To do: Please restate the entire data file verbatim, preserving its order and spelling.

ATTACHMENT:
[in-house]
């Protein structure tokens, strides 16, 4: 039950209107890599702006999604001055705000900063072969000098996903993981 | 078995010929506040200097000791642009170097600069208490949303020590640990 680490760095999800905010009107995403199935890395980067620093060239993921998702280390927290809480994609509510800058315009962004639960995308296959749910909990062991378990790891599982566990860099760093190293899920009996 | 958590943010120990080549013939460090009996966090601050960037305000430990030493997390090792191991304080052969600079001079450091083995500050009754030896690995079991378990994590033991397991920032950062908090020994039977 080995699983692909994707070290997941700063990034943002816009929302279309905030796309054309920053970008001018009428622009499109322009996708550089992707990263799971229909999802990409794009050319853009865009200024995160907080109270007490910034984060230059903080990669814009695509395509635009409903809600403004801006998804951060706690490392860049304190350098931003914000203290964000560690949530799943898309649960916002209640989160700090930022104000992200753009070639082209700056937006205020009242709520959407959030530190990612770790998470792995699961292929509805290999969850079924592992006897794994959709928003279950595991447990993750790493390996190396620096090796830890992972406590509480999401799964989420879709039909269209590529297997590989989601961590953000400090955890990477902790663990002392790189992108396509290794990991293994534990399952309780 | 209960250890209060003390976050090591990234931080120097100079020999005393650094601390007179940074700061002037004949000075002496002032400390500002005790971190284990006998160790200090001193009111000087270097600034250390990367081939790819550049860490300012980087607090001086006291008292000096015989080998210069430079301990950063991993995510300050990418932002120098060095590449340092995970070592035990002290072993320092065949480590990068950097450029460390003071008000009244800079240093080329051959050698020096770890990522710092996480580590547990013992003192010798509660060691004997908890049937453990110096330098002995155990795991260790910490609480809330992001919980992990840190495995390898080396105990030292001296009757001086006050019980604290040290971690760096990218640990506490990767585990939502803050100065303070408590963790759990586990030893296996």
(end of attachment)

[in-house]
């Protein structure tokens, strides 16, 4: 039950209107890599702006999604001055705000900063072969000098996903993981 | 078995010929506040200097000791642009170097600069208490949303020590640990 680490760095999800905010009107995403199935890395980067620093060239993921998702280390927290809480994609509510800058315009962004639960995308296959749910909990062991378990790891599982566990860099760093190293899920009996 | 958590943010120990080549013939460090009996966090601050960037305000430990030493997390090792191991304080052969600079001079450091083995500050009754030896690995079991378990994590033991397991920032950062908090020994039977 080995699983692909994707070290997941700063990034943002816009929302279309905030796309054309920053970008001018009428622009499109322009996708550089992707990263799971229909999802990409794009050319853009865009200024995160907080109270007490910034984060230059903080990669814009695509395509635009409903809600403004801006998804951060706690490392860049304190350098931003914000203290964000560690949530799943898309649960916002209640989160700090930022104000992200753009070639082209700056937006205020009242709520959407959030530190990612770790998470792995699961292929509805290999969850079924592992006897794994959709928003279950595991447990993750790493390996190396620096090796830890992972406590509480999401799964989420879709039909269209590529297997590989989601961590953000400090955890990477902790663990002392790189992108396509290794990991293994534990399952309780 | 209960250890209060003390976050090591990234931080120097100079020999005393650094601390007179940074700061002037004949000075002496002032400390500002005790971190284990006998160790200090001193009111000087270097600034250390990367081939790819550049860490300012980087607090001086006291008292000096015989080998210069430079301990950063991993995510300050990418932002120098060095590449340092995970070592035990002290072993320092065949480590990068950097450029460390003071008000009244800079240093080329051959050698020096770890990522710092996480580590547990013992003192010798509660060691004997908890049937453990110096330098002995155990795991260790910490609480809330992001919980992990840190495995390898080396105990030292001296009757001086006050019980604290040290971690760096990218640990506490990767585990939502803050100065303070408590963790759990586990030893296996």